Imran Khan, as a cricketer loves to play to the gallery and immediately after taking oath declared that he will turn the luxurious Prime Minister’s official residence into an educational institution, sell all the official bullet proof cars and forbid officials travelling by air in first class. Only tea will be served in official meetings. He even moved to the three room apartment of his military secretary. His economic policy is total austerity measures in the government he declared. Pakistan currently has a foreign debt of 92 billion dollars as against 29 billion dollars of Bangladesh. People in Pakistan and even in Bangladesh who still do not hesitate to show their love for Pakistan hailed Imran Khan’s decision of all these ‘austerity measures’ and went even further saying that the messiah have finally arrived in Pakistan in the form of Imran Khan. Some went a bit further saying that he is the new incarnation of Khalifa Omar. Some termed him as Kemal Ataturk of Pakistan. After his hullabaloo died down Imran Khan announced that from now on he will travel to his office in helicopter every day. This will save his time and money. His office is eight nautical miles away and both ways the distance he will have to cover is sixteen nautical miles every day. The analyst have calculated cost of travelling by helicopter per nautical miles is about BDT 11,000 and everyday is one lakh seventy six BDT. So much for Imran Khan’s austerity measures!
In the first cabinet meeting of the new government held on 20 August Imran Khan declared that his government will follow the Swedish model of development for the economically beleaguered country. In the evening talk shows of private TV channels the analyst came down heavily on Imran Khan’s idea of Swedish development model for Pakistan. One of the talk show aired by Capital TV went viral in Bangladesh where three eminent development experts and senior journalists came down heavily on Imran Khan’s idea and very clearly told the audience ‘forget Sweden first show that Pakistan can catch up with the development of Bangladesh, the part of Pakistan that we wrote off in 1971’. One of the discussants was Zaigham Khan, currently the Executive Director of the Civic Action Resources and communication and development expert. He formerly worked for USAID, IUCN and DFID. He writes on development economics and is a good researcher. Zaigham said ‘forget Sweden I will be happy if Pakistan can come closer to Bangladesh in terms of development. Look where is Bangladesh today and where is Pakistan in terms of development’. Zaigham said in loud voice ‘Bangladesh exports goods and services worth forty billion dollars against twenty three billion dollars of Pakistan. Dhaka Stock Exchange’s total yearly transaction is three hundred billion dollars against Pakistan’s one hundred billion dollars. Bangladesh’s foreign exchange reserve is 34 billion dollars against seventeen billion dollars of Pakistan.’ Zaigam also said ‘if Pakistan can catch up with Bangladesh within ten to twelve years we will be happy but with Bangladesh’s growth rate over seven per cent it is a tall order as Pakistan is struggling to keep its growth rate at 2.4 per cent. To catch up with Bangladesh it has to grow at the rate of 10 to 12 per cent. Bangladesh has maintained its population growth rate at 1.1 per cent whereas Pakistan could never come below 2.4 per cent.’ He lamented once Bangladesh and Pakistan was one county and we allowed them to become an independent country. Zaigham said for development of the economy of a country one needs to have a good visionary leadership which Pakistan lacks whereas Bangladesh’s current leadership have transformed the country beyond recognition. In ten years time it will go still further at this pace.’ The other two participants agreed with Zaigham and said no Swedish model will salvage Pakistan from the current economic quagmire. This is same Bangladesh about which Pakistan’s military dictator General Yahiya Khan said on 11 February 1971, before the break out of our Liberation War, ‘Kill three million of them (Bangalees), and the rest will eat out of our hands.’ Today Bangladesh have become self-reliant in food production. At the height of our Liberation War the military governor of the then East Pakistan General Tikka Khan said ‘kill all of them we just need the ground, not the people.’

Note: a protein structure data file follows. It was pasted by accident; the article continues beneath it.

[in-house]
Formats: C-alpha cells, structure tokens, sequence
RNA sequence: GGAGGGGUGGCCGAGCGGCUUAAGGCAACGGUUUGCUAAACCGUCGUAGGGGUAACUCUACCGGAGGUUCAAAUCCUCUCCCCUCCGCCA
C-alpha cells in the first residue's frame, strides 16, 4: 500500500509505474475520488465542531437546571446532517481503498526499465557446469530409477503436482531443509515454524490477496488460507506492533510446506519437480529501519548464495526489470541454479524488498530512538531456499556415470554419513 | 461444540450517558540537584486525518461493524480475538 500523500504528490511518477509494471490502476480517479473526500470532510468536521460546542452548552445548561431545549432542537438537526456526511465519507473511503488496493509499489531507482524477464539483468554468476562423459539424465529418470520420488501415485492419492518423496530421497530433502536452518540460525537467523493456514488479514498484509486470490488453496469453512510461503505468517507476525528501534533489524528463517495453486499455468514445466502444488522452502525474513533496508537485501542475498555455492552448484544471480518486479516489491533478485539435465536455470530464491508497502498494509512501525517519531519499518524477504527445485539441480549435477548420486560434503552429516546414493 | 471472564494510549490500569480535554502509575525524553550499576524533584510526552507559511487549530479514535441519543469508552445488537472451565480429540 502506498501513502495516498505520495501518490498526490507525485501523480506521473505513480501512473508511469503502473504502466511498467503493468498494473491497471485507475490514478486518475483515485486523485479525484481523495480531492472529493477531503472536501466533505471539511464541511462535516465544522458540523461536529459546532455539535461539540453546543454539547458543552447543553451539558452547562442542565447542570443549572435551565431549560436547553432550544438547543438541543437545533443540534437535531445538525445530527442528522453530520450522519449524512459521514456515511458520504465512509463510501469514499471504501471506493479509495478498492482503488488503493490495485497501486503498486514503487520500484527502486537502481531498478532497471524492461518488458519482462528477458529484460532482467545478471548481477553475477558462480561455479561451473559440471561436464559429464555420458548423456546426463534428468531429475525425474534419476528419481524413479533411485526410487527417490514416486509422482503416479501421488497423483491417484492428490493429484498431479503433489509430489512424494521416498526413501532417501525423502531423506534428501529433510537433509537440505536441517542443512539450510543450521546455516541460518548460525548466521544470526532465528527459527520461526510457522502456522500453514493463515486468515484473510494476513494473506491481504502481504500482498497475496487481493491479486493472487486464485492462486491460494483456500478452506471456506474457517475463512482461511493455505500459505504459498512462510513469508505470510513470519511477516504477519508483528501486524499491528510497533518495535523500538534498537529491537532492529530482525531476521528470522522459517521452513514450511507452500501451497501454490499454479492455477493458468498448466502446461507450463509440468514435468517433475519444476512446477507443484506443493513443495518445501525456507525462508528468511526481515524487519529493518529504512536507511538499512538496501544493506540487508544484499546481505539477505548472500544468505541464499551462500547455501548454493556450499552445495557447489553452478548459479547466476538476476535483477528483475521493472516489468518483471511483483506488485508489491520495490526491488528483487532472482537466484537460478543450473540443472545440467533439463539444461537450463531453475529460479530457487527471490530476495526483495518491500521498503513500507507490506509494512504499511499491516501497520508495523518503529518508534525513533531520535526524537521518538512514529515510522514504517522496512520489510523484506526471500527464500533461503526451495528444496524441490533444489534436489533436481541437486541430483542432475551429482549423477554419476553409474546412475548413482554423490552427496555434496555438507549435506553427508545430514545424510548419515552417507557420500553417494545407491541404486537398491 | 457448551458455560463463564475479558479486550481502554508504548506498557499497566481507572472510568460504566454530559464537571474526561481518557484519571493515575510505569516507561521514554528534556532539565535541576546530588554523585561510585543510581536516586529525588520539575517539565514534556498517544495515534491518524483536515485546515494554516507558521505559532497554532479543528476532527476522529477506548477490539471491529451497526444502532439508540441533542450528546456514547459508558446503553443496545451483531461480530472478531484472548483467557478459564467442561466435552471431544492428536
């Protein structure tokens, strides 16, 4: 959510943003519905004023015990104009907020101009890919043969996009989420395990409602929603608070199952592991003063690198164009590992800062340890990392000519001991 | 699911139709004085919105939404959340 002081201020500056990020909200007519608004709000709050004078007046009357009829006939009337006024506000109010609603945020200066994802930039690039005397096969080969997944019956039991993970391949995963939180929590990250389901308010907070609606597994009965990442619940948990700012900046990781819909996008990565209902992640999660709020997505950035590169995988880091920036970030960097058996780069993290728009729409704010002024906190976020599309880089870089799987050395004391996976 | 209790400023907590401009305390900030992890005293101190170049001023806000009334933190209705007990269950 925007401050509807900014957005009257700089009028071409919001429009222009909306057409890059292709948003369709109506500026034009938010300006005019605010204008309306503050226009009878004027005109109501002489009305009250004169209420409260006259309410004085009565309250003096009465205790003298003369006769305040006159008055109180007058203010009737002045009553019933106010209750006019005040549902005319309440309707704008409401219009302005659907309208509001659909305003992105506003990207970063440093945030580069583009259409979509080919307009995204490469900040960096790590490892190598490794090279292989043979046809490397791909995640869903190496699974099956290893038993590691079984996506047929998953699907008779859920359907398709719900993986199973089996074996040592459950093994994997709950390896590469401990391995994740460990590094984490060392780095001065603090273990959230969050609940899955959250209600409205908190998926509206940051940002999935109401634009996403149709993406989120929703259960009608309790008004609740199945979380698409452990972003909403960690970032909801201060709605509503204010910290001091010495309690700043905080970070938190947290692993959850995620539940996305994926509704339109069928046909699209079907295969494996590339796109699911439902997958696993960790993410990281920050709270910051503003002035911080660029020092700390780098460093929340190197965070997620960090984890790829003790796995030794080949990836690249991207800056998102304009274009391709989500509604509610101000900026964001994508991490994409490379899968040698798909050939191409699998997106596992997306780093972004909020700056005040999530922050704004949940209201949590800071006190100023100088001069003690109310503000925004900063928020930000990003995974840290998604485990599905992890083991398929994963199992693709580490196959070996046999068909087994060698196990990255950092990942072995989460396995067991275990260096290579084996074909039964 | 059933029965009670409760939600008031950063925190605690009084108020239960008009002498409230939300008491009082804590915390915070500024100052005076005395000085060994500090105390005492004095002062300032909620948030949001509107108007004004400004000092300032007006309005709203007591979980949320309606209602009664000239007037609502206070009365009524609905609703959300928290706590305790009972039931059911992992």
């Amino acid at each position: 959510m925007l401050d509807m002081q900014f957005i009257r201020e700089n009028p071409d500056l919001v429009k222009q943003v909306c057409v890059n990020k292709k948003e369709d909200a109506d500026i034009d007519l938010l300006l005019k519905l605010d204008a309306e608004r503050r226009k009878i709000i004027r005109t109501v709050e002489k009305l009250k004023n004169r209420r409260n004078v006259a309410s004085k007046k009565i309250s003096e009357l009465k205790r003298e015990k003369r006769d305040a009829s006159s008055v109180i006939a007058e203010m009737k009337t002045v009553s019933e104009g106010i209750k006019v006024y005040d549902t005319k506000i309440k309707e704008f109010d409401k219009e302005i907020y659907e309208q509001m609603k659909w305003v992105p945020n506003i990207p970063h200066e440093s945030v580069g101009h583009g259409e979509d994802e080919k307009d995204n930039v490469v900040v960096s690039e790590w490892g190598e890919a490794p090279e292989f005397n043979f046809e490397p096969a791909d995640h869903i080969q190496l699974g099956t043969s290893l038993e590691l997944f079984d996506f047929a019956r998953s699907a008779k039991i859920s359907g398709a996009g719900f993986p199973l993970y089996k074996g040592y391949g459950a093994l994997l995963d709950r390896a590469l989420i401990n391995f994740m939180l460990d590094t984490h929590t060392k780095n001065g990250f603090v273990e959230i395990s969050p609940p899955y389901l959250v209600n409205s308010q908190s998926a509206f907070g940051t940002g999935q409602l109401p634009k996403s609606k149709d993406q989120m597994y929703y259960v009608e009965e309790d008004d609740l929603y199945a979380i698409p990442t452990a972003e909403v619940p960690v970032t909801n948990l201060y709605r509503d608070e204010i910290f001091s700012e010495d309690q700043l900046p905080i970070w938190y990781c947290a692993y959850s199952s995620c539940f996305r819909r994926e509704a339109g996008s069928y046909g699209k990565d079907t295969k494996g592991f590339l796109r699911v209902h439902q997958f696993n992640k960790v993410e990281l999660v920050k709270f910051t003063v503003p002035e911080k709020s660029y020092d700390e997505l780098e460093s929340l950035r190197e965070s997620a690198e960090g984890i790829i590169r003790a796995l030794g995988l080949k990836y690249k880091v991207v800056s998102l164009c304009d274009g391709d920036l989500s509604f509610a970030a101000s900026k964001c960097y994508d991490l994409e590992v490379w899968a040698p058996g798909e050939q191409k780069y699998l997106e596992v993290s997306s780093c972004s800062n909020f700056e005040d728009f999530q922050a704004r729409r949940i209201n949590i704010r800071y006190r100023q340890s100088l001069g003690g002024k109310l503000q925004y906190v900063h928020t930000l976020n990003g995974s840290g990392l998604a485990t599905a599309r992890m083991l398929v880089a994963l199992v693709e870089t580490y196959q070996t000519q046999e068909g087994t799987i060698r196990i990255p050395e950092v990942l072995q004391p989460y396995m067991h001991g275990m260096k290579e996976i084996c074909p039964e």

Tarique Fatah an eminent Pakistan born commentator (born 1969 in Karachi), journalist and writer who lives in Toronto in a recent TV interview echoed the voice of Zaigham Khan and said ‘the Muslim world currently have only one leader with vision and that is Sk. Hasina of Bangladesh (according to him Hasina Sk.). She had the courage of trying the perpetrators of 1971 who committed crimes against humanity and execute them. The Muslim world needs more of Sk. Hasina.’My commentary is not to compare the development of Bangladesh with Pakistan but to share the views of saner section of the very country that tried to annihilate Bangladesh in 1971. During the war Pakistani generals and soldiers would boast how many innocent civilians they killed during the day and how many women they raped. History is sometimes very ruthless and does not hesitate to point out the truth even after lapse of half or one century. Irrespective of political affiliation one has to acknowledge the fact that the change that has taken place during last ten years under the leadership of Sk. Hasina in not only enviable but also have become role model for other developing countries. The pace has to continue. The people must decide where the country’s and their own benefit lie.
The writer is an analyst and a commentator